Carbon in the soil, good. Carbon in the atmosphere, not so good.
“It’s the basis of life,” said Terramera Inc. CEO Karn Manhas, referring to photosynthesis, the process by which plants pull carbon from the atmosphere as they harness energy from sunlight and convert it into chemical energy.
So while experts agree it’s best to sequester as much carbon in the soil as possible, the problem is that it’s hard to incentivize those efforts within the agricultural industry, according to Manhas.
“The current methods for measuring soil carbon are actually just too expensive, inefficient and unreliable,” he said.
But as of this week, Manhas’ Vancouver-based agtech firm is one step closer to creating the conditions to make those costs fall precipitously and help motivate the launch of a market for soil carbon credits in Canada.
On Thursday, Sustainable Development Technology Canada (SDTC) revealed it’s awarding Terramera $7.9 million in funding to pursue technology that can better quantify carbon within farm soil without the reliance on expensive labour and lab work currently needed.
“The key thing that we've always been looking at is how do we start incenting that behavior,” said Manhas.
“We've developed a scalable, accurate, low-cost remote sensing technology where we actually have sensors and data pulled out of the field.”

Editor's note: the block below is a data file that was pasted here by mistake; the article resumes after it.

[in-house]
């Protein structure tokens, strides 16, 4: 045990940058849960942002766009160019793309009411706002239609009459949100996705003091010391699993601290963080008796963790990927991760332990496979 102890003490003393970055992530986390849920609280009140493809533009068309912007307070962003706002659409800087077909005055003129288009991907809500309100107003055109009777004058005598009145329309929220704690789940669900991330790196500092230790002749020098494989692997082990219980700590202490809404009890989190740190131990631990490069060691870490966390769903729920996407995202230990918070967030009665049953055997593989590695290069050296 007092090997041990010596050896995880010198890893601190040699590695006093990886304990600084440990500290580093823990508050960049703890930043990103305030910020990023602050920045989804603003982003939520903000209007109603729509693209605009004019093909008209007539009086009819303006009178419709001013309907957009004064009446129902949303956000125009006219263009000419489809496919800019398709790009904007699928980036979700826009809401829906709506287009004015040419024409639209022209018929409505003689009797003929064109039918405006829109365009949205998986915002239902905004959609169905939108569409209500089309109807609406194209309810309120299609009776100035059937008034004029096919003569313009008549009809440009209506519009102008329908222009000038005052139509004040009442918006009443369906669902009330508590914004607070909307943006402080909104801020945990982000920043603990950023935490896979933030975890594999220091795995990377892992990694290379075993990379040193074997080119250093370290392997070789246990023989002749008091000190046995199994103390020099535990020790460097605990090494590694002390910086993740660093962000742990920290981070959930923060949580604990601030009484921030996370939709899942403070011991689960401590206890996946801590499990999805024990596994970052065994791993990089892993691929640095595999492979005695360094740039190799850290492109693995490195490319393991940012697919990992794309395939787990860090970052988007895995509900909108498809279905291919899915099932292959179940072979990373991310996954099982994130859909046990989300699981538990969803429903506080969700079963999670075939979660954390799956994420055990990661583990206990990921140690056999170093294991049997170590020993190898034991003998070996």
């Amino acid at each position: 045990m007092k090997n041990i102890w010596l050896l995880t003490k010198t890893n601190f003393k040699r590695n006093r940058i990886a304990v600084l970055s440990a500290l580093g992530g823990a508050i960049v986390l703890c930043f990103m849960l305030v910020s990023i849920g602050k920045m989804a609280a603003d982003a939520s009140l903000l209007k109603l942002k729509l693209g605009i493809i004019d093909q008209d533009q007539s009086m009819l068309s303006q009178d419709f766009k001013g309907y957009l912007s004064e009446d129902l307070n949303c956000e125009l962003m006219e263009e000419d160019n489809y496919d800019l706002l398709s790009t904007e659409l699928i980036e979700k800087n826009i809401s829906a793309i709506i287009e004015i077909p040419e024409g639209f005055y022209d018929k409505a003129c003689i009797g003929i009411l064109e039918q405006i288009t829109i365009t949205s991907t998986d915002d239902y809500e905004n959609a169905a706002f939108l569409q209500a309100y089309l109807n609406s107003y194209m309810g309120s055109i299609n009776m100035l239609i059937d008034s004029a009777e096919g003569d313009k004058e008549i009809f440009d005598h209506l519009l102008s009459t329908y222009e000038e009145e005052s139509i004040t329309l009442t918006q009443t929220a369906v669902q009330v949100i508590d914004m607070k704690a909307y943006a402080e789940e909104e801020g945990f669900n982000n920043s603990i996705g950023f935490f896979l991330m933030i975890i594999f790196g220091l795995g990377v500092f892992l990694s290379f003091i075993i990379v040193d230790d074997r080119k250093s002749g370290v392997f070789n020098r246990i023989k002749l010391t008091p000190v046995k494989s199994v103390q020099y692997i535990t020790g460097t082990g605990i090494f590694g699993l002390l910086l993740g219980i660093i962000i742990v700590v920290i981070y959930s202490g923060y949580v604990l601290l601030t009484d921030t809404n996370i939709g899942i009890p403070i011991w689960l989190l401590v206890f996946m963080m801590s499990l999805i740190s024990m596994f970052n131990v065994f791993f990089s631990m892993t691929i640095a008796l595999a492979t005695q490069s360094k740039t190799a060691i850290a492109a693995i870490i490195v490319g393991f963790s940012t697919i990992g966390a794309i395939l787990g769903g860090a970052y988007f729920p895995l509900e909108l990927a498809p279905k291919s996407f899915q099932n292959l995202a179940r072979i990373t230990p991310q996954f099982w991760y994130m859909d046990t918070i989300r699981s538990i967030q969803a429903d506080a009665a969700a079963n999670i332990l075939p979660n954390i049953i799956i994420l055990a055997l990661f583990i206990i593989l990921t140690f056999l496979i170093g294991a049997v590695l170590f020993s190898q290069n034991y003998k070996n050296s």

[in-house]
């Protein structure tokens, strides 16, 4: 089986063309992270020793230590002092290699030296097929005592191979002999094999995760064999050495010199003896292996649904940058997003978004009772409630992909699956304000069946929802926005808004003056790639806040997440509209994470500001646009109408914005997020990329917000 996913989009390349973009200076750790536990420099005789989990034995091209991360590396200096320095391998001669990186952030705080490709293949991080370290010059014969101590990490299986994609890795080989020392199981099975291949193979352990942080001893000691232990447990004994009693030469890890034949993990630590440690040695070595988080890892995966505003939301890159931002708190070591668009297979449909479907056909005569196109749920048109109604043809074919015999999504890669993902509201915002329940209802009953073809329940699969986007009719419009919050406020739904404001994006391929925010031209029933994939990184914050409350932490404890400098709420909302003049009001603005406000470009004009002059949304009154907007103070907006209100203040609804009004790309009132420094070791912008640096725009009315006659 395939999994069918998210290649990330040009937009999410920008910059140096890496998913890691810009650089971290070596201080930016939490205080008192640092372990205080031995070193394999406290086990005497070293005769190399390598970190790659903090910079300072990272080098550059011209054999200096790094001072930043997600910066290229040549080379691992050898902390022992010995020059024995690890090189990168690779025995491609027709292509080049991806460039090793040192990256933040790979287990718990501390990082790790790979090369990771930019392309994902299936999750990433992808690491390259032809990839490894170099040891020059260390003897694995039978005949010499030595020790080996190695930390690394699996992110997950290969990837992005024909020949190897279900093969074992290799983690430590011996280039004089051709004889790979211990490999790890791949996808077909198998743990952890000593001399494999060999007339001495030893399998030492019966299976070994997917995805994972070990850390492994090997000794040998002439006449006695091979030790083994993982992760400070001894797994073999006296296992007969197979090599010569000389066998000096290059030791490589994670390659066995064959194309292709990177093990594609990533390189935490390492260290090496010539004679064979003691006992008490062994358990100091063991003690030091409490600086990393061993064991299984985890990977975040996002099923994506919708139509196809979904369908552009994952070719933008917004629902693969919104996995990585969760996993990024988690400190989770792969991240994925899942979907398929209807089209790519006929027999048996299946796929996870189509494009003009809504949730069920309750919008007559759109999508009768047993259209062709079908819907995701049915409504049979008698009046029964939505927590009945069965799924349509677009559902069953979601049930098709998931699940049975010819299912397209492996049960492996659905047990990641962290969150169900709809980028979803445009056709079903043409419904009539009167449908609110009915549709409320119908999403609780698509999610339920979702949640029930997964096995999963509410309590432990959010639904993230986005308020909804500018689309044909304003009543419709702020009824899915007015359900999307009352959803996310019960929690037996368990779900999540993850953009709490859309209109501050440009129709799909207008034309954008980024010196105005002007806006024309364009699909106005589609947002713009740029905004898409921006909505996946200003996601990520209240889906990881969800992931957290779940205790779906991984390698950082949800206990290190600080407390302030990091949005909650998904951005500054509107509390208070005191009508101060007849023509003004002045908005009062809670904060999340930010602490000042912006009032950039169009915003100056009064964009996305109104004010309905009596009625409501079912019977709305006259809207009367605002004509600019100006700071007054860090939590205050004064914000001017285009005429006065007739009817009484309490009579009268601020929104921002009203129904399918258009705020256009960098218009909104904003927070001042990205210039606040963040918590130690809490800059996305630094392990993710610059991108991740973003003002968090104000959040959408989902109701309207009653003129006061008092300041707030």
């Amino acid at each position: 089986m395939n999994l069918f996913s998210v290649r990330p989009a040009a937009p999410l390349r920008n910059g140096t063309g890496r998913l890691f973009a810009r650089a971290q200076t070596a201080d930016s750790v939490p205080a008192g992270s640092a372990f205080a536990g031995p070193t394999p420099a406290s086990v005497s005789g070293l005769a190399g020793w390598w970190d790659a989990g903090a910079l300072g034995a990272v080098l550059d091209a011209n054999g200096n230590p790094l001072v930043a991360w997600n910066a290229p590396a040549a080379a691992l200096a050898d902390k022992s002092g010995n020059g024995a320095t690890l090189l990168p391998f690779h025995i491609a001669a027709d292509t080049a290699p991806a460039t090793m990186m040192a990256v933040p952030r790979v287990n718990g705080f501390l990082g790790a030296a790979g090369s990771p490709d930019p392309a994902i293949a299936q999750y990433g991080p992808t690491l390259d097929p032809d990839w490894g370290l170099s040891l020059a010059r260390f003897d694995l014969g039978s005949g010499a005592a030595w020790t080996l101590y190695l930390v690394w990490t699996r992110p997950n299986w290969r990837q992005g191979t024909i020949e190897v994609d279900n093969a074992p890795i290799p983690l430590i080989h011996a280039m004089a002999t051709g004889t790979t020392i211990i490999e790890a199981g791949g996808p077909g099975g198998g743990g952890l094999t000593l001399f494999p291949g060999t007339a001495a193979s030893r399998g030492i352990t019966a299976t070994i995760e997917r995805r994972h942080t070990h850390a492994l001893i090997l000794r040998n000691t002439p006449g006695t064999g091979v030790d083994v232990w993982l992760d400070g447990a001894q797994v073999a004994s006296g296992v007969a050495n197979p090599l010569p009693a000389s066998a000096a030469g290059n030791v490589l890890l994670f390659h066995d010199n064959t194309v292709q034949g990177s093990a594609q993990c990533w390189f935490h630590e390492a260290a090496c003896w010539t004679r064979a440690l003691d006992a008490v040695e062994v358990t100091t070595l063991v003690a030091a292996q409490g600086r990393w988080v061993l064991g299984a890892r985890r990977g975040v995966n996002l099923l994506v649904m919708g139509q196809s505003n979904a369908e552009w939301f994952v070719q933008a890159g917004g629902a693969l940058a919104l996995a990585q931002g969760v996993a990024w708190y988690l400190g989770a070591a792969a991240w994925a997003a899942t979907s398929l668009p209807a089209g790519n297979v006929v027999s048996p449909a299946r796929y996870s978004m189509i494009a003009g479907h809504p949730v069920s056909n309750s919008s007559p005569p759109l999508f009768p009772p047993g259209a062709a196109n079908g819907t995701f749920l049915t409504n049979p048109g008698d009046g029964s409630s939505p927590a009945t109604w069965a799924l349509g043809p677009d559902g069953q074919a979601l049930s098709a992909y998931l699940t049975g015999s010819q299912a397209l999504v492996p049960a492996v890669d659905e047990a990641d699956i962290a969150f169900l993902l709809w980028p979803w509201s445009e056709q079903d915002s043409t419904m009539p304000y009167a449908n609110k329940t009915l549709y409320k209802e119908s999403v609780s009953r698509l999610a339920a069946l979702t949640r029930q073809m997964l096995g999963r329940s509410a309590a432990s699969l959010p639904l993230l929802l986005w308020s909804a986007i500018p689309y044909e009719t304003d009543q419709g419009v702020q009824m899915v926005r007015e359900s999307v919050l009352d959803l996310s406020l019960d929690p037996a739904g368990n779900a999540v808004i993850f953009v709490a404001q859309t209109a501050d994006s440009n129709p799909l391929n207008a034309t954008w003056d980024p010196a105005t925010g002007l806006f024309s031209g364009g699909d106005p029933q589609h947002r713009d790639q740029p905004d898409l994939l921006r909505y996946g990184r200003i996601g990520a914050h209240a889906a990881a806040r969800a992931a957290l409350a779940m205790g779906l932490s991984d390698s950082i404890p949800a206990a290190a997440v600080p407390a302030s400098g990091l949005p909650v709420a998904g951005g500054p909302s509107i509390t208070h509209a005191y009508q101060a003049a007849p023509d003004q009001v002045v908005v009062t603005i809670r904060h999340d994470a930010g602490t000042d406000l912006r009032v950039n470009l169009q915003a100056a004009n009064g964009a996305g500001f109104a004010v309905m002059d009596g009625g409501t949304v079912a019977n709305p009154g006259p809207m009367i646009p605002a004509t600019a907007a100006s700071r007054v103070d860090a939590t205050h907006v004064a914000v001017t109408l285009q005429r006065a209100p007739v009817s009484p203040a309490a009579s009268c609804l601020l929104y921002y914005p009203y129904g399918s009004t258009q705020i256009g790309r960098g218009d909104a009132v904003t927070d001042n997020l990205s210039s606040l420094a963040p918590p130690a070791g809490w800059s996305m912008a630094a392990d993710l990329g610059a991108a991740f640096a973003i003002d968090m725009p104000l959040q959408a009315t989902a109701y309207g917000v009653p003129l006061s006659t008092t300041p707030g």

No market for purchasing carbon credits based on carbon sequestration in the soil currently exists in Canada.
In the U.S., the market leans heavily on best estimates based on initiatives deployed by farmers, such as the growth of cover crops or soil-tilling practices.
But if potential buyers of carbon credits are confident about the (potentially much less expensive) quantifications of carbon within the soil, Manhas sees the market for such credits opening up in Canada.
“Our focus is to drive down the cost of quantification towards $5 per acre, which really opens up the market and also enables Canada to establish a standard for consistent soil carbon quantification across the country, one that we can test alongside the traditional expensive ways to show that it's just as accurate,” he said.
“Not only do they [farmers] get paid for the carbon they sequester, but it also improves their productivity in the medium and long term.”
Terramera is best known for its flagship chemistry technology, Actigate, which can be licensed to producers of both natural and synthetic pesticides to improve the efficiency, uptake and performance of the active ingredients in crop protection products.
The technology would allow farmers to increase the performance of materials sprayed on agriculture while reducing the overall amount required.
The investment in carbon sequestration signals another potential revenue source for the company, with Terramera offering what it says will be reliable and low-cost data for a market for soil carbon credits.
“[This can] establish not only a standard for Canada, but one that we can export to the rest of the world and create a global standard from Canada,” Manhas said.
“Why that's so important is because it makes the market for soil carbon credits actually commercially viable.”